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Self-Employment Income Support Scheme now live

13 May 2020

Applications open today (13 May 2020) for the Self-Employment Income Sport Scheme, the government’s grant for self-employed people who have been adversely affected by COVID-19.

You can claim a taxable grant of 80 per cent of your average monthly trading profits, paid out in a single instalment covering three months, and capped at £7,500. This is a temporary scheme, but it may be extended.

If you receive the grant, you can continue to work, start a new trade or take on other employment including voluntary work.

The grant does not need to be repaid but is subject to income tax and self-employed National Insurance.

HMRC will work out if you’re eligible and how much grant you may get. You can claim if you’re a self-employed individual or a member of a partnership and all the following apply:

  • You traded in the tax year 2018/2019 and submitted your self-assessment tax return on or before 23 April 2020 for that year
  • You traded in the tax year 2019/2020
  • You intend to continue to trade in the tax year 2020/2021
  • You carry on a trade which has been adversely affected by coronavirus.

Your business could be adversely affected by coronavirus if, for example: you’re unable to work because you are shielding, self-isolating, are on sick leave because of coronavirus, or have caring responsibilities because of coronavirus. Or you might have had to scale down or temporarily stop trading because your supply chain has been interrupted, you have fewer or no customers or clients, or your staff are unable to come in to work.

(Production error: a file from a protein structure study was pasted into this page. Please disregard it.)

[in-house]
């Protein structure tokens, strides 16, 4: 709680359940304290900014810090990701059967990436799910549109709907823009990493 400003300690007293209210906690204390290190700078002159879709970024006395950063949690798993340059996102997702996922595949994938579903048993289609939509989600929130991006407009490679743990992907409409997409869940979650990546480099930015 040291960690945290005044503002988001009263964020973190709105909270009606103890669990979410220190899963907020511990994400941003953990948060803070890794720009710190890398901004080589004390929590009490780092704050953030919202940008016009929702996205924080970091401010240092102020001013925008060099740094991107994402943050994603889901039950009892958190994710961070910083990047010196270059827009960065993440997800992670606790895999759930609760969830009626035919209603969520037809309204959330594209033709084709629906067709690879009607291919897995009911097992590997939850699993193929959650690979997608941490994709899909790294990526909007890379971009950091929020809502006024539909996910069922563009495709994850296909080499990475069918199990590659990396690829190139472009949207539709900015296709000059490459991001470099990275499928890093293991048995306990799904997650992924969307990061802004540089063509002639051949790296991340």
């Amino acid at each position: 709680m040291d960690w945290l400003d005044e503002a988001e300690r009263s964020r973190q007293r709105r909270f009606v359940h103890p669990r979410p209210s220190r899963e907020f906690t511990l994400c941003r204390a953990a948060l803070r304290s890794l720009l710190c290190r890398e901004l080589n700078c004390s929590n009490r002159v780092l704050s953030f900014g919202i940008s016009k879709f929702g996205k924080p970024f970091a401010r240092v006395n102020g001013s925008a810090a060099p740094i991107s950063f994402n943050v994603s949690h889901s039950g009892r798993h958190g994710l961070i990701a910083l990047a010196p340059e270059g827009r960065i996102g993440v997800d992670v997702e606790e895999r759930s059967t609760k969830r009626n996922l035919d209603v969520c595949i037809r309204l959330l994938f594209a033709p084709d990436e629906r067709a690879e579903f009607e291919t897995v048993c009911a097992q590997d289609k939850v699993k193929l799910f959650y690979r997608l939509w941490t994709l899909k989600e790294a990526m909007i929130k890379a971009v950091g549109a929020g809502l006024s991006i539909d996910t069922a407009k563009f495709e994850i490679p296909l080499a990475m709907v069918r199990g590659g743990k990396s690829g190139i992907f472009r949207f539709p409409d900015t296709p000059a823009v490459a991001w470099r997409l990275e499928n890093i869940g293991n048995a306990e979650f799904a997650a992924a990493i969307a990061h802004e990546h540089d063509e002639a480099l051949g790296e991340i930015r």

To work out your eligibility, HMRC will first look at your 2018/2019 self-assessment tax return. Your trading profits must be no more than £50,000 and at least equal to your non-trading income.

If you’re not eligible based on the 2018/2019 figures, HMRC will look back at the previous two tax years.

Your tax agent or adviser cannot make the claim for you. You must make the claim yourself. You’ll need to provide your Self Assessment Unique Taxpayer Reference (UTR) number and your National Insurance number.

Check whether you are eligible and find out more

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